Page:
How Medicare Works With Other Health Insurance
By now you know that when you turn 65 years old, you are eligible for Medicare. But what happens if you already have health insurance? How does Medicare work with other health insurance? The answer depends on the type of coverage you have.
GROUP HEALTH INSURANCE FROM YOUR EMPLOYER: If you are a currently employed at a company that offers group health insurance, and you are turning 65, you have two options. You can either stay on your existing employer health insurance, and delay Part B, if you want to avoid paying Part B premiums until after you retire. If you do decide to sign up for Medicare as well, then your employer plan becomes your primary insurance and Medicare becomes your secondary insurance. This is only the case if your company has 20 or more employees. If the company you work at has fewer than 20 employees, than Medicare will become your primary. One thing to note about employer health insurance, is that if your spouse, or family is on your employee health insurance, and you decide to go on Medicare, then your family will need to go on Cobra coverage. They will not be able to stay on your employer group insurance, if you go off of it.
RETIREE HEALTH BENEFITS: If you have retiree coverage from a former employer or union, and are Medicare eligible, then Medicare Parts A & B will always be your primary. Your retiree coverage becomes your secondary or supplemental insurance that covers some of the services that Original Medicare does not cover. If you have retiree coverage and want to know specifically how it will work with Medicare, then contact your retiree plan and request information on how it fits with Medicare. One thing to note, is that if your retiree plan provides “creditable” drug coverage, then you don’t need to take a Part D drug plan. You can find out if your drug coverage is creditable by asking your retiree plan.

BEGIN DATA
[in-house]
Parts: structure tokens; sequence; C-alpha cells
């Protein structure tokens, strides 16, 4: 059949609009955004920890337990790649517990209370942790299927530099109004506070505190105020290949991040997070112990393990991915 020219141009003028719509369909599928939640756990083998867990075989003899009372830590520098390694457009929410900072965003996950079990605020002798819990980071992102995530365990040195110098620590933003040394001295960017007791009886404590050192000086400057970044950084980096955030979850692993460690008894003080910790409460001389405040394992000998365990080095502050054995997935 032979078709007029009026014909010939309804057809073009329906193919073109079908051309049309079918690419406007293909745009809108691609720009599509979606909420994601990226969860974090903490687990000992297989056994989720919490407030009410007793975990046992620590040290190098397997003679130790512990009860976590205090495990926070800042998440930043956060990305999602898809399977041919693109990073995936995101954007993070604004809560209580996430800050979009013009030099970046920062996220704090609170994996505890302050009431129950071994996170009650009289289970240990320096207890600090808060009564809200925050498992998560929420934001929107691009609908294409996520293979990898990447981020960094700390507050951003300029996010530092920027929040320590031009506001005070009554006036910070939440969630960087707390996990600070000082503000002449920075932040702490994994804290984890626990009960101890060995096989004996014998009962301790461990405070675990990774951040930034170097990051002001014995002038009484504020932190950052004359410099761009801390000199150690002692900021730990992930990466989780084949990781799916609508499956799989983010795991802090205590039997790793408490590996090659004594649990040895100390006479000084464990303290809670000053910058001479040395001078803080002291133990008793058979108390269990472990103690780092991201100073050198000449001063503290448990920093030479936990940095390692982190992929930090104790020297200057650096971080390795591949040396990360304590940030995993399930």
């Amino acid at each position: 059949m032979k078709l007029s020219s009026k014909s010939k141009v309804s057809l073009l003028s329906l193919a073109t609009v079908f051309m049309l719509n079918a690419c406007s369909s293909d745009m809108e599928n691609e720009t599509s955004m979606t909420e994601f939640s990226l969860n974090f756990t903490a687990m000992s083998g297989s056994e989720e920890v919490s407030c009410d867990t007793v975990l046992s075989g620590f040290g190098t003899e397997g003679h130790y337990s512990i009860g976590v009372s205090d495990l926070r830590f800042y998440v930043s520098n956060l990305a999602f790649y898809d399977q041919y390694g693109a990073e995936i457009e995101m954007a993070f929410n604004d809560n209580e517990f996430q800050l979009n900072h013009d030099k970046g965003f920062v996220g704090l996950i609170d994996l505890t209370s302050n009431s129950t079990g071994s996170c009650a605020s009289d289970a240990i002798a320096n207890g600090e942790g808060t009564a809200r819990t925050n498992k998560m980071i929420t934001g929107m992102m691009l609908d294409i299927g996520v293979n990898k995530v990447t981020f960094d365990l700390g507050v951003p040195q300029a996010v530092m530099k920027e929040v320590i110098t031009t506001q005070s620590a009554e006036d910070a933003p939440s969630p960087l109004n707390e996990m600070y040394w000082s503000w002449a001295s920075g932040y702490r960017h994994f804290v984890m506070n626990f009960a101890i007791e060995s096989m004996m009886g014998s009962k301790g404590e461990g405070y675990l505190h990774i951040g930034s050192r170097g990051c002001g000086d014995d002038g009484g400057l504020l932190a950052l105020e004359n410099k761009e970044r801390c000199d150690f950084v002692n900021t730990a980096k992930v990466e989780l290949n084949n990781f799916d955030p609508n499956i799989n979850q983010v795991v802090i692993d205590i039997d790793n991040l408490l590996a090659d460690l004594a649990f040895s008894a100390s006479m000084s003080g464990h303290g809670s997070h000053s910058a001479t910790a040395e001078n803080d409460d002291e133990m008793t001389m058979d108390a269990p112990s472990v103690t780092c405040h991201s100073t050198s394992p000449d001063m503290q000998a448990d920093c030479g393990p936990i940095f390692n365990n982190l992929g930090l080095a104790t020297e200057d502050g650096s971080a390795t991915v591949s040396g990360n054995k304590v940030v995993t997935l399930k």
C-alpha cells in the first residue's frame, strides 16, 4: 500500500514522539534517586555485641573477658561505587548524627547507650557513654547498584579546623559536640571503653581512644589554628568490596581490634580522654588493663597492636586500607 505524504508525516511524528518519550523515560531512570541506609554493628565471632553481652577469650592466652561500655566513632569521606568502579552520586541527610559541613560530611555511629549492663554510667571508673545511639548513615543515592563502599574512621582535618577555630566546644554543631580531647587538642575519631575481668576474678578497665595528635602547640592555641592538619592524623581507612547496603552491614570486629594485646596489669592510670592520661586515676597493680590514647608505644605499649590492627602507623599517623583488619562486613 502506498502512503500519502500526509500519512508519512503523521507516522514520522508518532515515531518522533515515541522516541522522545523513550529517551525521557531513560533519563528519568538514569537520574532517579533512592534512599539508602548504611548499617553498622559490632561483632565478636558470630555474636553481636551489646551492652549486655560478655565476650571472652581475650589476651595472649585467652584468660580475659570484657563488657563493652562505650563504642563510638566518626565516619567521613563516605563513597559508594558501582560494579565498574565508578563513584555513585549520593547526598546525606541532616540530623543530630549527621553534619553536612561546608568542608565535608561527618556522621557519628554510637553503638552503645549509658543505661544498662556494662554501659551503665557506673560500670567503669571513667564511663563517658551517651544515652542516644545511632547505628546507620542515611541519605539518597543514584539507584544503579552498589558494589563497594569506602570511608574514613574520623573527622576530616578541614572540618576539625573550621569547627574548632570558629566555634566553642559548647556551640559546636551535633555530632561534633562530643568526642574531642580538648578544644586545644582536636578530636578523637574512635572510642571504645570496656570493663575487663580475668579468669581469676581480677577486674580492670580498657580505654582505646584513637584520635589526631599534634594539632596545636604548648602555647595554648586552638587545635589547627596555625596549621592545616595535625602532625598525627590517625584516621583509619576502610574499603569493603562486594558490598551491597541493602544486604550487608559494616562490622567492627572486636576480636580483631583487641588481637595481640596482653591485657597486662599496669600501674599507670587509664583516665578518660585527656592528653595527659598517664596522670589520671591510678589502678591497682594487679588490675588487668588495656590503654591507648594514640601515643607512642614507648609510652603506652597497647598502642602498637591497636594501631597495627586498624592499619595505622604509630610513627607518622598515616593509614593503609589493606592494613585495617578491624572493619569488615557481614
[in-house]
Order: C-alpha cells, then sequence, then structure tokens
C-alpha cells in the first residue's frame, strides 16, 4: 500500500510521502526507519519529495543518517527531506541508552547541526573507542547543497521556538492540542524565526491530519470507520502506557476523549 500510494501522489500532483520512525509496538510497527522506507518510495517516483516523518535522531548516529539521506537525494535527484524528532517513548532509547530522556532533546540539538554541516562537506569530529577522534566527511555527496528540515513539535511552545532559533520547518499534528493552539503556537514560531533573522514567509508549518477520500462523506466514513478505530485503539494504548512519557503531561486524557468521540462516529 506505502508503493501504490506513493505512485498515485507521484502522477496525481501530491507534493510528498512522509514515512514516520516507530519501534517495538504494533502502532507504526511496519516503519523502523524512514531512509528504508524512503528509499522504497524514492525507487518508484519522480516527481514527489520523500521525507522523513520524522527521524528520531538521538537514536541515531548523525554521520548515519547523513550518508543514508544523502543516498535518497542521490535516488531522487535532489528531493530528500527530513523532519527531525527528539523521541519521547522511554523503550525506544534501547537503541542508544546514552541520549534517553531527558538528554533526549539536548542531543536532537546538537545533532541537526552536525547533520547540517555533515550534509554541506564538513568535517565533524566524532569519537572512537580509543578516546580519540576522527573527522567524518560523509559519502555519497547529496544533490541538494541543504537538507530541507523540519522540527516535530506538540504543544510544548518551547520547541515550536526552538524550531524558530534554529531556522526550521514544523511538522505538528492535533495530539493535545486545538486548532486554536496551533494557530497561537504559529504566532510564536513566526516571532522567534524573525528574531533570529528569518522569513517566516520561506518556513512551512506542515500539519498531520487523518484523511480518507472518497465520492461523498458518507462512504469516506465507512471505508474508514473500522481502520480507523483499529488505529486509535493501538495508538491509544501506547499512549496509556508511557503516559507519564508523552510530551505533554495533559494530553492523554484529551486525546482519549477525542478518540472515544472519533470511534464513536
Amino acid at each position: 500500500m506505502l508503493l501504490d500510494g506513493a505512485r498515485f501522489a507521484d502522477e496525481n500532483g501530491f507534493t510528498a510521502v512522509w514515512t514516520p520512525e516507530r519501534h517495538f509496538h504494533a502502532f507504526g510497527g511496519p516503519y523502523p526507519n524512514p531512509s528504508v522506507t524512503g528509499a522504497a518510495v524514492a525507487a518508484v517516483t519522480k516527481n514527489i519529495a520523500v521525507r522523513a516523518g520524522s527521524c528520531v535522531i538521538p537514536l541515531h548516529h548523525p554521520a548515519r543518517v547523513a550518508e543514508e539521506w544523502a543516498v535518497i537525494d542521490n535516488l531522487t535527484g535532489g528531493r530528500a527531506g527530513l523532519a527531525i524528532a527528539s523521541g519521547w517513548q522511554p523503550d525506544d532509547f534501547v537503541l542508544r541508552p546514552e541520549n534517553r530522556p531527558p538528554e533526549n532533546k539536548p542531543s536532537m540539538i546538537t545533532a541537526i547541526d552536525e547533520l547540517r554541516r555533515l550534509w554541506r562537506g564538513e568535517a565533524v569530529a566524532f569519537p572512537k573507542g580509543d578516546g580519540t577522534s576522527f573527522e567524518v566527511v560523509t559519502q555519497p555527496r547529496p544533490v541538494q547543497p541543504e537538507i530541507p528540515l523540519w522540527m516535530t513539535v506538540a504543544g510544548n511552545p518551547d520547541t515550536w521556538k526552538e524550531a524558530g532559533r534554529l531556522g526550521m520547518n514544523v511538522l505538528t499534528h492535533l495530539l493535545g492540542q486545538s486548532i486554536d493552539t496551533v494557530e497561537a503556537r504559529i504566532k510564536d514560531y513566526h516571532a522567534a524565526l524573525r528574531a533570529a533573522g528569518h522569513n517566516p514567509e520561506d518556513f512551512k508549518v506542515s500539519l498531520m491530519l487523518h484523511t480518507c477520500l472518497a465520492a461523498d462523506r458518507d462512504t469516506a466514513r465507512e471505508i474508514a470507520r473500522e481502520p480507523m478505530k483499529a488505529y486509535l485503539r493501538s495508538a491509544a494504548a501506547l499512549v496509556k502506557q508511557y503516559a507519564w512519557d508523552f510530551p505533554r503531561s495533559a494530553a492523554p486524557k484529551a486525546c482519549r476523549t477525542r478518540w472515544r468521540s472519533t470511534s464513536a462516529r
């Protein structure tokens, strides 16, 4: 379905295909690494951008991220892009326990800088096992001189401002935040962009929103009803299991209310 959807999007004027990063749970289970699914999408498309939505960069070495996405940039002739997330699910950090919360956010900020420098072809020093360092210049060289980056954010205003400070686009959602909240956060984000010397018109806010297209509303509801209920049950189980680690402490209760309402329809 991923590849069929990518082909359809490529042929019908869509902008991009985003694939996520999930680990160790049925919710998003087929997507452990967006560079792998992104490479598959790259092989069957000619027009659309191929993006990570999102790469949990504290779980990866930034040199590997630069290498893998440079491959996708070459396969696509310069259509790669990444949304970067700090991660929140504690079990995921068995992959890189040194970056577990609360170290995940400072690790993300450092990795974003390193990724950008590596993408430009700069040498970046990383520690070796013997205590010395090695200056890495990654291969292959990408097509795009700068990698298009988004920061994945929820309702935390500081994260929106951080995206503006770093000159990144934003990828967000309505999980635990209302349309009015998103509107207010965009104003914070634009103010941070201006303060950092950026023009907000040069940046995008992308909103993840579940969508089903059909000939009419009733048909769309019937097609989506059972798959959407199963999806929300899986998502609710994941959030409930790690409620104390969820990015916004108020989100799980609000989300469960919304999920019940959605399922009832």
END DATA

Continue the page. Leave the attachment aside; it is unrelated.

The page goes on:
FEDERAL RETIREE HEALTH BENEFITS: If you have retiree coverage by the federal employee health benefits program, then you do not need to join Medicare Part B when you retire. However, if you decide at a later date that you do want to enroll, (if your existing plan gets too expensive let’s just say), then you will be penalized and have to pay a late penalty. If you keep your plan and join Medicare as well, then Medicare will become your primary insurance. Similarly to regular retiree health coverage, if your federal employee health benefits program includes “creditable” drug coverage, you do not need to enroll in a Part D drug plan.
VETERANS HEALTH BENEFITS: For those who have VA coverage, Medicare Part B enrollment is not mandatory, but the VA does recommend it. Having a Medicare plan helps increase coverage for vets, beyond just VA facilities. Let’s just say you need to go to a non-VA facility, in an emergency, having Medicare will help cover the costs associated. If you decide to wait to enroll in Medicare, you may be faced with a Part B late penalty. Those who do have VA coverage do not need to enroll in a Part D drug plan, and if you lose your VA coverage and need to enroll in a Part D plan, you will not be penalized.
MILITARY RETIREE HEALTH BENEFITS: If you are on active duty, and 65 years old or older, you and your spouse will receive TriCare benefits. When you retire from duty, and are 65 years old or older, you and your spouse automatically switch from TriCare to TriCare for Life (TFL) and you must enroll in Medicare Part A & B. At that time, Medicare will become your primary insurance, and TFL will become your secondary or supplemental insurance. When you have TFL as a supplemental insurance, then you do not need to enroll in a Part D Drug Plan.
Medicare can be confusing, but the licensed agents at Plan Medicare make it easy to understand how Medicare works with your existing health care coverage. Call a licensed agent at 516-900-7877 to learn more about your specific situation.